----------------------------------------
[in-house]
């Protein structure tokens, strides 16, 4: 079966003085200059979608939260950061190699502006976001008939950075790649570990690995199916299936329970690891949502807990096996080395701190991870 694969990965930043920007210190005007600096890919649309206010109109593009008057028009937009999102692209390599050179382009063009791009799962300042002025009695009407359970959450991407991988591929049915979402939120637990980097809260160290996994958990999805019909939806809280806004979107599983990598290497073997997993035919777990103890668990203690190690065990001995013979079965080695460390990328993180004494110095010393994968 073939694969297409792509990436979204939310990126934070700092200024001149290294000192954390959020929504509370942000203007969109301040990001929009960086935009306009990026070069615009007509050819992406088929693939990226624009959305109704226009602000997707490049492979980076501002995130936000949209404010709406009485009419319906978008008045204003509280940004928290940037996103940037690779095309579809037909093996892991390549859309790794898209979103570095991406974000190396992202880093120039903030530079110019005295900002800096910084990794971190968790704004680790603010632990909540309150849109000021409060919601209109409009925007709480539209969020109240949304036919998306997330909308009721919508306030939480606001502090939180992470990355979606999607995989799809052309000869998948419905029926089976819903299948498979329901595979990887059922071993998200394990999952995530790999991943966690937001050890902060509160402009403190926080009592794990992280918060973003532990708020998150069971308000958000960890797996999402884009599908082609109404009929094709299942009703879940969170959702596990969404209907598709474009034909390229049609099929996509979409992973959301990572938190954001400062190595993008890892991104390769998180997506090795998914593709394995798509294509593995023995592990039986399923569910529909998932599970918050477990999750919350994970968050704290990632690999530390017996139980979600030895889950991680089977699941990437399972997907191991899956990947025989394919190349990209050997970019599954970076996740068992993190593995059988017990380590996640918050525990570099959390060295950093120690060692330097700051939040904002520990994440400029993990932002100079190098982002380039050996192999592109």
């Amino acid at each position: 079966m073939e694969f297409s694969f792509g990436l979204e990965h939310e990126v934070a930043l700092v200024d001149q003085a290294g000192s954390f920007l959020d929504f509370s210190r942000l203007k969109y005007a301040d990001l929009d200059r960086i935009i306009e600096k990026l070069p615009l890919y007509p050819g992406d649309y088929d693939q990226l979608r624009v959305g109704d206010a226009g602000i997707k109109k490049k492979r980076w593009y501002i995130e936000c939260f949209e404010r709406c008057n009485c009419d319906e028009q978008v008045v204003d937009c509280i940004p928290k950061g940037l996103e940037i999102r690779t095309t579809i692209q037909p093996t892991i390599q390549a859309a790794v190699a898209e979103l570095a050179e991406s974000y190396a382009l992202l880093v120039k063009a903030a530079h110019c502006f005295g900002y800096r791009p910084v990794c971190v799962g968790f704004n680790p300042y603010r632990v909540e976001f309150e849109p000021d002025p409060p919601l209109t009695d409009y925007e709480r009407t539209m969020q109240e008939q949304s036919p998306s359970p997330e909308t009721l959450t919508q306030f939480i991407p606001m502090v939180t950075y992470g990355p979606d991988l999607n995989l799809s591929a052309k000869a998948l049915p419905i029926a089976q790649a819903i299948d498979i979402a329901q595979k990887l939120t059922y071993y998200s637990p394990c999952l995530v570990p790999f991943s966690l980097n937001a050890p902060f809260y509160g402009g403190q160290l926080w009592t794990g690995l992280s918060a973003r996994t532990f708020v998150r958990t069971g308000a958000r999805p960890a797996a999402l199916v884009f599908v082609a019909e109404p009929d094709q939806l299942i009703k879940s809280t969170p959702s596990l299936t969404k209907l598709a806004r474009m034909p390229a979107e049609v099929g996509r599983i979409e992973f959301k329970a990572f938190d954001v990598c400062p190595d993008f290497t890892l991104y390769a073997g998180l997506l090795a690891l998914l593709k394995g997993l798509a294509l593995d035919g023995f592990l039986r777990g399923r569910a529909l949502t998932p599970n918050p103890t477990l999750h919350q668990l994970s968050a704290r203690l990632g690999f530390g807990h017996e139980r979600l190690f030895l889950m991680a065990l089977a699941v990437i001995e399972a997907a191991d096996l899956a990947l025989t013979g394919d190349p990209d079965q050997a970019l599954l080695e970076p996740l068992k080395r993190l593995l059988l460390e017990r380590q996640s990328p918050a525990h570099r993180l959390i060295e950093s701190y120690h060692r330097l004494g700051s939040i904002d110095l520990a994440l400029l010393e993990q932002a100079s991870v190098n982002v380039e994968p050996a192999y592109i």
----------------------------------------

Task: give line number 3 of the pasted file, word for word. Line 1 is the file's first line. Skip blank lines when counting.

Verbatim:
């Amino acid at each position: 079966m073939e694969f297409s694969f792509g990436l979204e990965h939310e990126v934070a930043l700092v200024d001149q003085a290294g000192s954390f920007l959020d929504f509370s210190r942000l203007k969109y005007a301040d990001l929009d200059r960086i935009i306009e600096k990026l070069p615009l890919y007509p050819g992406d649309y088929d693939q990226l979608r624009v959305g109704d206010a226009g602000i997707k109109k490049k492979r980076w593009y501002i995130e936000c939260f949209e404010r709406c008057n009485c009419d319906e028009q978008v008045v204003d937009c509280i940004p928290k950061g940037l996103e940037i999102r690779t095309t579809i692209q037909p093996t892991i390599q390549a859309a790794v190699a898209e979103l570095a050179e991406s974000y190396a382009l992202l880093v120039k063009a903030a530079h110019c502006f005295g900002y800096r791009p910084v990794c971190v799962g968790f704004n680790p300042y603010r632990v909540e976001f309150e849109p000021d002025p409060p919601l209109t009695d409009y925007e709480r009407t539209m969020q109240e008939q949304s036919p998306s359970p997330e909308t009721l959450t919508q306030f939480i991407p606001m502090v939180t950075y992470g990355p979606d991988l999607n995989l799809s591929a052309k000869a998948l049915p419905i029926a089976q790649a819903i299948d498979i979402a329901q595979k990887l939120t059922y071993y998200s637990p394990c999952l995530v570990p790999f991943s966690l980097n937001a050890p902060f809260y509160g402009g403190q160290l926080w009592t794990g690995l992280s918060a973003r996994t532990f708020v998150r958990t069971g308000a958000r999805p960890a797996a999402l199916v884009f599908v082609a019909e109404p009929d094709q939806l299942i009703k879940s809280t969170p959702s596990l299936t969404k209907l598709a806004r474009m034909p390229a979107e049609v099929g996509r599983i979409e992973f959301k329970a990572f938190d954001v990598c400062p190595d993008f290497t890892l991104y390769a073997g998180l997506l090795a690891l998914l593709k394995g997993l798509a294509l593995d035919g023995f592990l039986r777990g399923r569910a529909l949502t998932p599970n918050p103890t477990l999750h919350q668990l994970s968050a704290r203690l990632g690999f530390g807990h017996e139980r979600l190690f030895l889950m991680a065990l089977a699941v990437i001995e399972a997907a191991d096996l899956a990947l025989t013979g394919d190349p990209d079965q050997a970019l599954l080695e970076p996740l068992k080395r993190l593995l059988l460390e017990r380590q996640s990328p918050a525990h570099r993180l959390i060295e950093s701190y120690h060692r330097l004494g700051s939040i904002d110095l520990a994440l400029l010393e993990q932002a100079s991870v190098n982002v380039e994968p050996a192999y592109i």